Comments: on Leadership - negotiating the RTFM into the realm of forgotten schoolyard jokes

in past life they sent my wife to executive training school (a couple times, level I executive, level II executive, etc; something typically found in large corporations).

they give Myers-Briggs personality tests and talked about different personality types frequently communicate differently and also frequently have different motivations and goals.

they also do things like break-up into teams and play games that involve win/win and win/loose strategies .... i.e. typically to learn about leaning towards win/win ... since it can provide best long term outcome.

however, my wife had her team play win/win up until the very last round ... and on the last round played win/loose. this nearly brought some grown men on the other team to tears complaining that she played unfair. part of the issue is that if it really is the last round ... it is possible to play win/loose and not worry about long term consequences. however, in real-life, there frequently is no definitive "conclusion", so playing win/loose (in real life) may result in long-term adverse consequences.

some people that are in the habit of playing win/loose ... may also be found to use cliches like "that is water under the bridge" ... in attempt to wipe the slate clean each time.

for even further drift there is always Boyd's talk on "Organic Design for Command and Control" ... where he eventually gets around to asserting that the preferred terms should be Leadership and Appreciation.

this is 1987 version

I had sponsored him at seminars in the early 80s and still have one of the original versions (hard copy) of the talk along with some number of subsequent versions as this particular talk evolved.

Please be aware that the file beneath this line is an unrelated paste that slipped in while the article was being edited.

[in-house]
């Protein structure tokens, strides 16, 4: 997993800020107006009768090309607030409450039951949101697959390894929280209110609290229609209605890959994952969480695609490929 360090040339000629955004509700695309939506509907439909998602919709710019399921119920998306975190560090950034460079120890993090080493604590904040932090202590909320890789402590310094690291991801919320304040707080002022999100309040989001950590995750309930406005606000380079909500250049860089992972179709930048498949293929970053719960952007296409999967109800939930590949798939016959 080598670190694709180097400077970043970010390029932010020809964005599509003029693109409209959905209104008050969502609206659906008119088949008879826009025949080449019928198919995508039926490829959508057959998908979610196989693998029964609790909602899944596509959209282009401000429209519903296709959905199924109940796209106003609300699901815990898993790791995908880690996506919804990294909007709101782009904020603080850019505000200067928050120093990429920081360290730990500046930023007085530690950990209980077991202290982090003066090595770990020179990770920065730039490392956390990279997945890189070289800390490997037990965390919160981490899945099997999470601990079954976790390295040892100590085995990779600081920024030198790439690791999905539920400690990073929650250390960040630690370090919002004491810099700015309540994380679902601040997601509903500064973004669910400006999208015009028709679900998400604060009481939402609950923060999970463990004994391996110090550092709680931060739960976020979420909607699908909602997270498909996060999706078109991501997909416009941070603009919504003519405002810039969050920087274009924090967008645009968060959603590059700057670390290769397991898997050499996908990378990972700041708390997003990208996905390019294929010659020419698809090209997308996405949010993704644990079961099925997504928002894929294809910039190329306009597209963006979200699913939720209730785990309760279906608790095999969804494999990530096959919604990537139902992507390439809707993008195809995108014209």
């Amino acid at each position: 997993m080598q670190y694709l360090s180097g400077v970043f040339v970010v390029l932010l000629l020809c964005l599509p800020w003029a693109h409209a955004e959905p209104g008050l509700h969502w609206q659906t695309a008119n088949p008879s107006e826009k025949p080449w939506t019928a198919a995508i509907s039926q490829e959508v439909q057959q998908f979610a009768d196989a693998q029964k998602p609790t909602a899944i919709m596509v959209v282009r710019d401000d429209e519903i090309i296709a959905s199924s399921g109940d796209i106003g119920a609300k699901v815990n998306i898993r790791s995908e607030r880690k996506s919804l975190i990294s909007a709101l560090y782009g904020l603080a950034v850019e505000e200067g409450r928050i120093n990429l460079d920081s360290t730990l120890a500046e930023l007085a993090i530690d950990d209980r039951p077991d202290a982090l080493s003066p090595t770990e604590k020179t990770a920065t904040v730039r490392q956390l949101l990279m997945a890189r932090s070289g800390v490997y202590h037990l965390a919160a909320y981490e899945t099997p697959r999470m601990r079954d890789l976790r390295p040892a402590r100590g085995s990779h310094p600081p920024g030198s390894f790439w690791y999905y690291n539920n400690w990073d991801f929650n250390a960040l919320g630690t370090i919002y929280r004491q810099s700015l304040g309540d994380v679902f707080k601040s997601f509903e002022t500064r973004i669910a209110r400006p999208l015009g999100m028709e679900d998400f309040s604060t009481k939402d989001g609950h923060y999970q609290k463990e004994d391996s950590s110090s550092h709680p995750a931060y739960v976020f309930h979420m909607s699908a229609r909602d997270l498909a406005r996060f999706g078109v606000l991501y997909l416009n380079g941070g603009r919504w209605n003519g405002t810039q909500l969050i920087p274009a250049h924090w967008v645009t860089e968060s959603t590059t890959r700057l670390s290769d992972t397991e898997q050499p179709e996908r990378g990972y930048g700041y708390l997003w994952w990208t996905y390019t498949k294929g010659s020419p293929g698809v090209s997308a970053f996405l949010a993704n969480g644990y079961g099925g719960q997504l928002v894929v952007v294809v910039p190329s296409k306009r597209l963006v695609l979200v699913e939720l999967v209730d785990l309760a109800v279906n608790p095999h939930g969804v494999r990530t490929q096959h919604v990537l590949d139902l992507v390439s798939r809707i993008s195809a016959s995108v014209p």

my past posts mentioning Boyd

and misc. URLs from the around the web about Boyd, OODA-loops and/or other Boyd-related topics

Posted by Lynn Wheeler at June 29, 2006 08:43 PM

I also did Myers-Briggs, found it interesting but not particularly useful. Yes, it tells you there are different people out there, but nothing much more. Possibly, as you suggest, we should have taken it further.

Negotiation games are good -- but I'd caution against playing them to win. It is a good exercise, and a shocker to some, but the game emotions can spill out into real life. Some people can be seriously effected by them, and carry the scars to outside game time. Otoh, some people need to also be taught that lesson, that there are no games in real life :) There is a game called diplomacy that brings this out.

Posted by Iang at June 30, 2006 07:01 AM

Unfortunately, the bonds of the social network are notoriusly difficult to escape. Most people (even known criminals) are very cooperative and honest within their established relationships. Outside of it, all bets are off.
People instinctively divide the rest of the world into "those, who matter" and those, who don't. It is not necessarily clear-cut and there may be a ranking, but when confronted with the choice, most people make up their minds pretty quickly.

"You don't matter" and "I don't trust you" go hand-in-hand and cannot be overcome by the effort of one of the sides.

In the anglo world (especially in the UK), selling recipes for fixing lives is a thriving business, but I have good reasons to think that there's much more to life than applying a few simple principles to every situation in which we find ourselves. I belive that negotiation skills (much like a lot of other skills) are best honed by regular practice. Being a "natural talent" in most cases just means enjoying doing something enough to practice it patiently.